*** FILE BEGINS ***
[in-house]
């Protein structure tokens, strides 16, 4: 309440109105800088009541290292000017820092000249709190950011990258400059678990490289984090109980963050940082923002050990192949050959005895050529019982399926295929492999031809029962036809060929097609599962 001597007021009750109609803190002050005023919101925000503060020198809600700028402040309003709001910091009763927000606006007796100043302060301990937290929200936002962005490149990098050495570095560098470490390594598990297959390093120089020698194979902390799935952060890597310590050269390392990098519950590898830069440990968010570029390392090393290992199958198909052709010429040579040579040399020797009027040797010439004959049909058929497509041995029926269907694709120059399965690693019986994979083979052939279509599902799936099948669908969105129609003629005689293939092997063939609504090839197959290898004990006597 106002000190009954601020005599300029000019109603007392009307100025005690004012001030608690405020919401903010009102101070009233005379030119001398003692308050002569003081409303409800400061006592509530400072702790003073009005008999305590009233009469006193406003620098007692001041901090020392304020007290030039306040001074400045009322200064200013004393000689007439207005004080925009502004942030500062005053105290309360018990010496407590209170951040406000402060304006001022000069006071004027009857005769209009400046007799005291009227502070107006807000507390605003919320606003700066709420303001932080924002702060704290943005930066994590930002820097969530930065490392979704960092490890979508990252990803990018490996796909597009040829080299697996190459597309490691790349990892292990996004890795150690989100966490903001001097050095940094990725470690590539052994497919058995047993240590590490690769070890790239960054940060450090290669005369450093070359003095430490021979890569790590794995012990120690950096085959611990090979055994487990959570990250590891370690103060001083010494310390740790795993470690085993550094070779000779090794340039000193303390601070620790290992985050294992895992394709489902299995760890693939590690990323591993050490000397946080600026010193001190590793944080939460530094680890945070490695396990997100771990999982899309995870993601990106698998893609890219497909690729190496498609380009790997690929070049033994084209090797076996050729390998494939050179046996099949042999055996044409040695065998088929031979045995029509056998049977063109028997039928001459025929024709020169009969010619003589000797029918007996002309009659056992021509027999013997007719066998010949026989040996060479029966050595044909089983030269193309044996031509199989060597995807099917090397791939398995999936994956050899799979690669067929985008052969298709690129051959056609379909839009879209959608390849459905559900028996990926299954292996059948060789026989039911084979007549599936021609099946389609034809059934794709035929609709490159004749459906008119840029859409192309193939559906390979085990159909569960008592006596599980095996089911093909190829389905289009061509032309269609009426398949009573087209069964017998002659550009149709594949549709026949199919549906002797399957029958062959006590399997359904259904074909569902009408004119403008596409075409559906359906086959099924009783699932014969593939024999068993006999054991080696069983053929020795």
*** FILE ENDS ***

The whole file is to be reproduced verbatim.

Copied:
[in-house]
């Protein structure tokens, strides 16, 4: 309440109105800088009541290292000017820092000249709190950011990258400059678990490289984090109980963050940082923002050990192949050959005895050529019982399926295929492999031809029962036809060929097609599962 001597007021009750109609803190002050005023919101925000503060020198809600700028402040309003709001910091009763927000606006007796100043302060301990937290929200936002962005490149990098050495570095560098470490390594598990297959390093120089020698194979902390799935952060890597310590050269390392990098519950590898830069440990968010570029390392090393290992199958198909052709010429040579040579040399020797009027040797010439004959049909058929497509041995029926269907694709120059399965690693019986994979083979052939279509599902799936099948669908969105129609003629005689293939092997063939609504090839197959290898004990006597 106002000190009954601020005599300029000019109603007392009307100025005690004012001030608690405020919401903010009102101070009233005379030119001398003692308050002569003081409303409800400061006592509530400072702790003073009005008999305590009233009469006193406003620098007692001041901090020392304020007290030039306040001074400045009322200064200013004393000689007439207005004080925009502004942030500062005053105290309360018990010496407590209170951040406000402060304006001022000069006071004027009857005769209009400046007799005291009227502070107006807000507390605003919320606003700066709420303001932080924002702060704290943005930066994590930002820097969530930065490392979704960092490890979508990252990803990018490996796909597009040829080299697996190459597309490691790349990892292990996004890795150690989100966490903001001097050095940094990725470690590539052994497919058995047993240590590490690769070890790239960054940060450090290669005369450093070359003095430490021979890569790590794995012990120690950096085959611990090979055994487990959570990250590891370690103060001083010494310390740790795993470690085993550094070779000779090794340039000193303390601070620790290992985050294992895992394709489902299995760890693939590690990323591993050490000397946080600026010193001190590793944080939460530094680890945070490695396990997100771990999982899309995870993601990106698998893609890219497909690729190496498609380009790997690929070049033994084209090797076996050729390998494939050179046996099949042999055996044409040695065998088929031979045995029509056998049977063109028997039928001459025929024709020169009969010619003589000797029918007996002309009659056992021509027999013997007719066998010949026989040996060479029966050595044909089983030269193309044996031509199989060597995807099917090397791939398995999936994956050899799979690669067929985008052969298709690129051959056609379909839009879209959608390849459905559900028996990926299954292996059948060789026989039911084979007549599936021609099946389609034809059934794709035929609709490159004749459906008119840029859409192309193939559906390979085990159909569960008592006596599980095996089911093909190829389905289009061509032309269609009426398949009573087209069964017998002659550009149709594949549709026949199919549906002797399957029958062959006590399997359904259904074909569902009408004119403008596409075409559906359906086959099924009783699932014969593939024999068993006999054991080696069983053929020795």